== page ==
Updated Mon, Feb 4, 2013 4:04 pm
UPDATE 4:04 P.M. Governor John Kasich unveiled his biennium budget Monday, focusing on areas he says will drive job creation in the Buckeye State.
In an afternoon address to news media, Kasich discussed revisions in K-12 and higher education funding, tax cuts for small businesses and statewide income tax reduction, an expansion of Medicaid and harnessing revenue from Ohio's turnpike.
Most notably, the governor's budget proposes several tax changes.
The first is a 20 percent income tax cut to be phased in over three years, which would begin with a 7.5 percent cut in 2013, another 7.5 percent in 2014 and a final 5 percent cut in 2015.
According to Ohio Tax Commissioner Joe Testa, there will also be a reduction in the state sales tax rate from 5.5 percent to 5.0 percent and a shift from a goods-based sales tax structure to a service-based tax structure.
Certain services, such as health care, education and child care would be exempt from the new, broader tax base.
Small business owners will also receive a tax rate reduction: small businesses up to $750,000 will have a 50 percent exclusion.
"The purpose of this is to make sure Ohio remains competitive. We've have too many people leave the state and take their wallets with them," said Kasich.
A final piece to tax reform changes proposed in the new budget makes changes to severance tax.
A new exemption will be created for small-volume gas wells.
Small-volume gas well are defined as those that daily produce less than 10 million cubic feet.
Tax rates for horizontal wells would be 1 percent for natural gas and 4 percent for oil, natural gas liquids and condensate.
Kasich also announced during the presentation that the state will extend Medicaid benefits to low-income Ohioans.
The expansion would take effect in 2014, but would first require state lawmaker approval.
The plan includes performance audits and greater financial responsibility of those on Medicaid, such as a co-pay for emergency room visits.
Kasich told reporters he was working with the federal government for more flexibility in Medicaid in the best interest of the state.
Under a United State Supreme Court ruling in June of 2012, states can choose to extend Medicaid coverage to adults making $15,415 or less per year.
The federal government would pick up the tab of the expansion at 100 percent of the cost for three years, then reduce the aid to 90 percent in 2020 and beyond.
Kasich says Ohio will roll back plans to expand Medicaid if the federal government changes the rules on reimbursing Medicaid costs.
Kasich, last week, presented his proposed changes to the state's education funding formula, which aims to equalize funding for school districts through state aid in addition to increased aid in the form of incentives for innovation and efficient school operations.
He revisited the topic in Monday's address, as well as previously proposed reforms in higher education funding which include basing 50 percent of state-supported universities funding on graduation rates, as well as rewarding schools that train non-traditional students.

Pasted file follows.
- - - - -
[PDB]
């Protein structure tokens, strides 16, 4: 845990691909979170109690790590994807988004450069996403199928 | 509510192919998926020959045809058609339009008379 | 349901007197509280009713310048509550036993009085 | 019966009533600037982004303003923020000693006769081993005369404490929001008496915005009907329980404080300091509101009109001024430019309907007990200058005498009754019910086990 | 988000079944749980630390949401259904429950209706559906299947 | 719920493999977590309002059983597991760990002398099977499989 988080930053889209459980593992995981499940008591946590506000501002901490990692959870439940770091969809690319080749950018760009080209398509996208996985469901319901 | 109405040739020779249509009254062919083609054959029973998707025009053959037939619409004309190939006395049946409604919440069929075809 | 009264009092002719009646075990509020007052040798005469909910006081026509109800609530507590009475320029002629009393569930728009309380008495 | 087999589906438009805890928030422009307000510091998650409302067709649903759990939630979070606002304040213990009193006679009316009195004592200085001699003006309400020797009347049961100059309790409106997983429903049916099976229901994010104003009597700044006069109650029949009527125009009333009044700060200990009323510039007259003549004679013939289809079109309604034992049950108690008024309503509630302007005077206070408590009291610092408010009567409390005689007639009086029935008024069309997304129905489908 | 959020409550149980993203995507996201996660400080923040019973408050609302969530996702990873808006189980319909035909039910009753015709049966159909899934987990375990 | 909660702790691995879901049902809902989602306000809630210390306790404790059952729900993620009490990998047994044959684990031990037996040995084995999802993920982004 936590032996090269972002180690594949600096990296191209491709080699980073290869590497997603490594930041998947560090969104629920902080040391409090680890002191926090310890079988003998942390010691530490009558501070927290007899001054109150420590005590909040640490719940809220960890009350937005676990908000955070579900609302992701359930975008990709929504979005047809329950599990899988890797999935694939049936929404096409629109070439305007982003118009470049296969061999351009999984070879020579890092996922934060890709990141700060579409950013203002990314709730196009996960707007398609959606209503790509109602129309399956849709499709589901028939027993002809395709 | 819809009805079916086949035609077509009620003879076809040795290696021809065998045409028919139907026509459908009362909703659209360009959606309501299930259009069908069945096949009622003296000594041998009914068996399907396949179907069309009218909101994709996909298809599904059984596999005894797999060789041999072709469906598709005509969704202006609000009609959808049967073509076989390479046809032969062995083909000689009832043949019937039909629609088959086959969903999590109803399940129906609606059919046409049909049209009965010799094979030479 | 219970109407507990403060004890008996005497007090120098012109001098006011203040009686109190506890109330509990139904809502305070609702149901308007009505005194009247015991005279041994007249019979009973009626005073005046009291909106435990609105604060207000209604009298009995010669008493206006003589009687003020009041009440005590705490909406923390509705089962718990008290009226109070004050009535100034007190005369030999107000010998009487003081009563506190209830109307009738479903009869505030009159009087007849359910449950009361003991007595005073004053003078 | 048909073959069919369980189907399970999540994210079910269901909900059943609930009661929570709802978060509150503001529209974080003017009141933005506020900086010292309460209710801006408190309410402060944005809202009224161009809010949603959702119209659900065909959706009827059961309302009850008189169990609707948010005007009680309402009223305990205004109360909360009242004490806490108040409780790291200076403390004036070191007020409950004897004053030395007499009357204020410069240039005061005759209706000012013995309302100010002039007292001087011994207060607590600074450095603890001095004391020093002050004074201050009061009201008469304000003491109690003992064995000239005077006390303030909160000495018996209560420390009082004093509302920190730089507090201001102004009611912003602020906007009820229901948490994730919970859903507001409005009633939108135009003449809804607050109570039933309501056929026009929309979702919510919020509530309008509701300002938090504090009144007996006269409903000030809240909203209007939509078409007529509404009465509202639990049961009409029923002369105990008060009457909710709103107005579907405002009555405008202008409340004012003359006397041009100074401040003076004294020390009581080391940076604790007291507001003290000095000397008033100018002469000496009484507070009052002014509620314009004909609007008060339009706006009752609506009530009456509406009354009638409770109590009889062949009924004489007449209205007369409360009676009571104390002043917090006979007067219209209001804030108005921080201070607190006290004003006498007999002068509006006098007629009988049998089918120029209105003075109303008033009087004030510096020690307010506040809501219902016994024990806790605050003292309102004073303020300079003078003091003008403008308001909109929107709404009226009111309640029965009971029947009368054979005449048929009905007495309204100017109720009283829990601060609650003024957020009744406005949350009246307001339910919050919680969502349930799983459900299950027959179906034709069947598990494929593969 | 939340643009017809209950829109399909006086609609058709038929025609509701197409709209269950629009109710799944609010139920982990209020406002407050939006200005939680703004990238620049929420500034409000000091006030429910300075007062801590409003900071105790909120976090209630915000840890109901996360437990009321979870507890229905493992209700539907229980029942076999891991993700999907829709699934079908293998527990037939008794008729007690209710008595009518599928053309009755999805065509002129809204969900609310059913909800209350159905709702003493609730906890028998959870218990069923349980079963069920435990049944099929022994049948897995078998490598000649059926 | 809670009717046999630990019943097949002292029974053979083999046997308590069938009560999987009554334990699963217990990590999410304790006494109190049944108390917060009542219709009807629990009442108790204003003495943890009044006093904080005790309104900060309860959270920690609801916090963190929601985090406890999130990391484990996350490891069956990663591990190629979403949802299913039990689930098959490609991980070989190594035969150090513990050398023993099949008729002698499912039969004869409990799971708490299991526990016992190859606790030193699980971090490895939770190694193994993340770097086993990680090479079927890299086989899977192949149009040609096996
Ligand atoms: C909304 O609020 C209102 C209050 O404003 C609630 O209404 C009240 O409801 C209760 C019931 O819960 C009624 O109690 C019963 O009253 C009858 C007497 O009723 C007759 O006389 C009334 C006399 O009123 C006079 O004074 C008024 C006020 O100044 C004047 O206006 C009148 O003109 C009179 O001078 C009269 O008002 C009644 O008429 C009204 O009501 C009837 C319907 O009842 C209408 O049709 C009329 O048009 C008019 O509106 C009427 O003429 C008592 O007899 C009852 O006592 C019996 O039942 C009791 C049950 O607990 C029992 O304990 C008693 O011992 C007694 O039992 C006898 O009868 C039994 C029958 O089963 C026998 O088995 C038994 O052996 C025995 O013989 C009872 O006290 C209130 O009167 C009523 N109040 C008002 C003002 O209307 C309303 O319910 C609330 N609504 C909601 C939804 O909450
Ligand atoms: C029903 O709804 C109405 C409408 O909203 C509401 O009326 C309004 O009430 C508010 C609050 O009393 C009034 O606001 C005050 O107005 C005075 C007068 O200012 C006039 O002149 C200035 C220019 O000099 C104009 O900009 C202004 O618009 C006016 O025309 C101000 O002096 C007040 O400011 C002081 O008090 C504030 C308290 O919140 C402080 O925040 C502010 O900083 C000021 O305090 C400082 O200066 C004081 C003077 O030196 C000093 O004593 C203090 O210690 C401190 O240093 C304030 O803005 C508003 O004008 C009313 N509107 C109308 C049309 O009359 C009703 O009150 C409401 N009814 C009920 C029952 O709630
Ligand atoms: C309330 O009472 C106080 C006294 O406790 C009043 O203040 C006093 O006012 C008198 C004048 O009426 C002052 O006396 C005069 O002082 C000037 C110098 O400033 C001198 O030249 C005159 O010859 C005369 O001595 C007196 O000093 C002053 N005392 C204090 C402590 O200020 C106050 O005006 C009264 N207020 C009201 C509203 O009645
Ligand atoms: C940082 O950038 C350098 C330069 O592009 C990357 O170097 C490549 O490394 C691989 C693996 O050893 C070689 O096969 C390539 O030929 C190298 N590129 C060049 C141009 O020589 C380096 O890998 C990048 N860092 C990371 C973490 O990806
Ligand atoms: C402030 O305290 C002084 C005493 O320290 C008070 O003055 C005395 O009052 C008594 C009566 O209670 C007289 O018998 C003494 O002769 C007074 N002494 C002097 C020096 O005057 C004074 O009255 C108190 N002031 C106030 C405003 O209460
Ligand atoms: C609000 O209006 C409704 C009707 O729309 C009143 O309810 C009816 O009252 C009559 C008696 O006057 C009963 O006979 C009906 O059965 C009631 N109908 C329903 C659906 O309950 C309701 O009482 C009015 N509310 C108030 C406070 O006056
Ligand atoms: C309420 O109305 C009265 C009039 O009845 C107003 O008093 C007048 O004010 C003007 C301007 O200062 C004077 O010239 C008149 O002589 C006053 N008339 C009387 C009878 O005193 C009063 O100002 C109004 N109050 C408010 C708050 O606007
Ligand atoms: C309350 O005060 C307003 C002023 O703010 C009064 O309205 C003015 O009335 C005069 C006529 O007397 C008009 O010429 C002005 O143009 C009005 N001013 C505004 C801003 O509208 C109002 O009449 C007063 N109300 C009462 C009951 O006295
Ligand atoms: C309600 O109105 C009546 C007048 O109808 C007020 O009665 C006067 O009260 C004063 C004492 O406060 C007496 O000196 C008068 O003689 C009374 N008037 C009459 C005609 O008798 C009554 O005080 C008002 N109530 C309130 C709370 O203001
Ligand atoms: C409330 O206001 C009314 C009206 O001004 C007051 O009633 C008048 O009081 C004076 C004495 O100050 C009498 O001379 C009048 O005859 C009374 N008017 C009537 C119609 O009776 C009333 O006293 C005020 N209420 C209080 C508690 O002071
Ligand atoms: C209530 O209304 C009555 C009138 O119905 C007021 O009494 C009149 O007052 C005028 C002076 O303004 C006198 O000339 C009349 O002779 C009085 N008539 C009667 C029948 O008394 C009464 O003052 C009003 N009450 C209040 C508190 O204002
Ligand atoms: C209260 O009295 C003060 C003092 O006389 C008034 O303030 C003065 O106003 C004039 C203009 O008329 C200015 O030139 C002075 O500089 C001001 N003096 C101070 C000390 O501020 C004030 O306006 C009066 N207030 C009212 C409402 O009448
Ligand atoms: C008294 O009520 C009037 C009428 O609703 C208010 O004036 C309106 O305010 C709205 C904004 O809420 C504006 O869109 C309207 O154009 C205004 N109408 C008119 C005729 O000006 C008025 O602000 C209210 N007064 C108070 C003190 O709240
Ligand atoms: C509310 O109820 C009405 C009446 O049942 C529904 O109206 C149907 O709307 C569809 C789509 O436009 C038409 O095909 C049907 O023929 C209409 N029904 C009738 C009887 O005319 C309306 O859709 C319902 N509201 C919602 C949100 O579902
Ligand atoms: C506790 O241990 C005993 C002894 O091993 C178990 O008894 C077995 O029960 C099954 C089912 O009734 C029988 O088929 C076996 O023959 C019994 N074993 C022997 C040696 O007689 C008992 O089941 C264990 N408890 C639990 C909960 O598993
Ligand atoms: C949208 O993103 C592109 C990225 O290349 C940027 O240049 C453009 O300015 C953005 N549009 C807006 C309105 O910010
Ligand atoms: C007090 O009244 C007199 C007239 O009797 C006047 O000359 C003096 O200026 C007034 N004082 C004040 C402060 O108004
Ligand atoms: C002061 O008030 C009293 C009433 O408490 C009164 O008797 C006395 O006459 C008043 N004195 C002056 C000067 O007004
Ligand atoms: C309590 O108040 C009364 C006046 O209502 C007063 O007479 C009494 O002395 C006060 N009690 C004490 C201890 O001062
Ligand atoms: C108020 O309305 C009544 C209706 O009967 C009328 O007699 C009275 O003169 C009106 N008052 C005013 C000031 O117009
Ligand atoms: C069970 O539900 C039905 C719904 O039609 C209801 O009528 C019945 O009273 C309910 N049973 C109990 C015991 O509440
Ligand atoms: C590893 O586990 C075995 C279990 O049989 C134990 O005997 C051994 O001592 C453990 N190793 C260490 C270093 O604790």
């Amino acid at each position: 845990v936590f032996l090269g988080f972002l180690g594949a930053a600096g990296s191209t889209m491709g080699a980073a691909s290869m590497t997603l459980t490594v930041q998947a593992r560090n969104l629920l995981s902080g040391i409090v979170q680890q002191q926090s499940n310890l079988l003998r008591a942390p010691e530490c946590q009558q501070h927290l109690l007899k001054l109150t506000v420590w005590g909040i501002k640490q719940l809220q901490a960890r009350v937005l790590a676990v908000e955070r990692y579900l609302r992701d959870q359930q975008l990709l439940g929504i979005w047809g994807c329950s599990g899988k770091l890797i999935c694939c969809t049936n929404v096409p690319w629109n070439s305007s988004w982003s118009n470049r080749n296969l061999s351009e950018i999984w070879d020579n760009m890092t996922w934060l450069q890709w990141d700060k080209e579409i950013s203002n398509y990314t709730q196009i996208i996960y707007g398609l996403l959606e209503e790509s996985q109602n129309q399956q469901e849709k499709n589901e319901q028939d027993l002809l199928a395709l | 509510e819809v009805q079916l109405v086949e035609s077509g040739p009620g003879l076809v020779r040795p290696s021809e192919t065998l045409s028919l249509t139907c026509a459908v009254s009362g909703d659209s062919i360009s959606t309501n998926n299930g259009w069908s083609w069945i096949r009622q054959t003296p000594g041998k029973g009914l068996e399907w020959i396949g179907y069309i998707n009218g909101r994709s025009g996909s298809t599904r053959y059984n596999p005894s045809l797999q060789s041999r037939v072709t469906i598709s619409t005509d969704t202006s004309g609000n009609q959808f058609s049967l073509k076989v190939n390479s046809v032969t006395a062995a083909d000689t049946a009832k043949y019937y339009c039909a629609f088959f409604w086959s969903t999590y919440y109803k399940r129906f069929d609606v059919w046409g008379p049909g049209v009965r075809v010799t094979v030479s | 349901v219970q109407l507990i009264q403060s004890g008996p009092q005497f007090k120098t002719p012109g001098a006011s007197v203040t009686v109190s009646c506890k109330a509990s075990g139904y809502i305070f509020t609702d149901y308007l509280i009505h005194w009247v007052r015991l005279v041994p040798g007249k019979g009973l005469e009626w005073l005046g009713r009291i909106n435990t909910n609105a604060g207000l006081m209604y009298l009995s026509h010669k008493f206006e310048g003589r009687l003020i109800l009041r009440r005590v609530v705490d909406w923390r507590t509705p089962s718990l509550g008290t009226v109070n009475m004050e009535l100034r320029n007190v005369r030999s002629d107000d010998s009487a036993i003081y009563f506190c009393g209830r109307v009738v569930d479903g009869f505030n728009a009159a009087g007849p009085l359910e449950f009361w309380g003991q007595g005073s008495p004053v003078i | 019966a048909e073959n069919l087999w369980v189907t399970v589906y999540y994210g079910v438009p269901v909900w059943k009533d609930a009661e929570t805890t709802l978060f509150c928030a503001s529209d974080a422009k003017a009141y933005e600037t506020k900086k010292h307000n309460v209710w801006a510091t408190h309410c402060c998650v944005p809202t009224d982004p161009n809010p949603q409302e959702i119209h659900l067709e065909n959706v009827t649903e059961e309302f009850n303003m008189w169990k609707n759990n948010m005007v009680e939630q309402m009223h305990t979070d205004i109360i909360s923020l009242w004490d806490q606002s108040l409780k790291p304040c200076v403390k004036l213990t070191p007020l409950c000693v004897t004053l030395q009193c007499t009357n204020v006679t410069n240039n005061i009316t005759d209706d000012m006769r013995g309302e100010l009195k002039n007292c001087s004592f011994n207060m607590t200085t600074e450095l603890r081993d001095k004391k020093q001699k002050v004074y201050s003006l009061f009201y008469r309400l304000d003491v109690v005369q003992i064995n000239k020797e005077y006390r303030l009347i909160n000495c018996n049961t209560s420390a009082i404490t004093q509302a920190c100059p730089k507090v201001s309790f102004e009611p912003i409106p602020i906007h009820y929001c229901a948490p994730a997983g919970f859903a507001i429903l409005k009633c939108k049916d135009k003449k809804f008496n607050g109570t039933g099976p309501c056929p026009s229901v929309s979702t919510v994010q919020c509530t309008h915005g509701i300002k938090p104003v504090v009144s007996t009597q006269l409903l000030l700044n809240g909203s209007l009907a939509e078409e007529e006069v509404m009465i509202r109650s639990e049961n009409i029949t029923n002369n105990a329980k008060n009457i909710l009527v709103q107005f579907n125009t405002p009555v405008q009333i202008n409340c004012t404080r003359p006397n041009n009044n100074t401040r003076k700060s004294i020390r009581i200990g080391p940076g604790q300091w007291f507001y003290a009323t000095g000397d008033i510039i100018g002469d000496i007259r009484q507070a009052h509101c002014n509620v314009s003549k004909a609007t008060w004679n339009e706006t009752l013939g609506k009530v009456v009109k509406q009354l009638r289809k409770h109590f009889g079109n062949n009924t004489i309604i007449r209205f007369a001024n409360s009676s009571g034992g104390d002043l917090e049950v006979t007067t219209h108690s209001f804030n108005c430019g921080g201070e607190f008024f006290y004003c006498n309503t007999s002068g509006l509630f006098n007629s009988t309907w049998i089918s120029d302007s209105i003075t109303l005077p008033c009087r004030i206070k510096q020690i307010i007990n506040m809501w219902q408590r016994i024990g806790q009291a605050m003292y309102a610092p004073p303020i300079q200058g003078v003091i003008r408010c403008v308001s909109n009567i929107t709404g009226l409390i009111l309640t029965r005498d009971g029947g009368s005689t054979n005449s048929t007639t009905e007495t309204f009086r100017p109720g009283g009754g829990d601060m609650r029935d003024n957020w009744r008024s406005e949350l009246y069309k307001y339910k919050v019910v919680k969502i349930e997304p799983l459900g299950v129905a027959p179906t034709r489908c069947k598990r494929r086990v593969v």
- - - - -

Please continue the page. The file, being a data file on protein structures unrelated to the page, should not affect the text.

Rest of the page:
Under the branch of the state's transportation plan, Kasich's budget seeks to keep state control of the Ohio Turnpike while aligning the Turnpike Commission and the Ohio Department of Transportation.
The recently-formed Ohio Turnpike and Infrastructure Commission would issue approximately $1 billion in bonds over the next five to six years, backed by future Turnpike revenues.
The bonds would in turn be used by ODOT to fast-track "high-priority projects" throughout the state.
Gov. Kasich, along with Testa, plans to conduct a town hall focusing on the tax cut elements of the budget.
The town hall takes place Monday at 7 p.m. in Columbus, and can be viewed online through the Ohio Government Channel.
Ohio Gov. John Kasich has proposed a sweeping budget that reduces state income and small-business taxes through hikes in other areas, boosts school funding and expands Medicaid.
The Republican governor's plan was unveiled Monday.
The $63.1 billion, two-year budget incorporates a significant rewrite of Ohio's tax code that he says reflects the state's shift from a manufacturing to service economy.
It reduces the tax rate on most small businesses by 50 percent, cuts the income tax rate statewide by 20 percent over three years, and lowers the sales tax rate from 5.5 percent to 5 percent while imposing the tax on more services.
The plan also incorporates the governor's education funding overhaul outlined last week, which delivers $1.2 billion in additional funding to districts over the biennium.
The governor also wants to expand Medicaid under the federal health care law to cover more poor people in the state.
Kasich's decision announced Monday is likely to face opposition within his own party from conservatives against President Barack Obama's health care law.
Kasich has criticized the law as well and its potential long-term costs.
The state thinks 365,000 Ohioans will be eligible for coverage under the expansion right away and expects to get $2.4 billion in federal funds over the next two years for the expansion.
A group of Ohio's doctors and hospitals back the idea.
The U.S. Supreme Court left it up to states last year to decide whether to expand Medicaid.
Kasich now will need to persuade the Republican-controlled state Legislature to go along.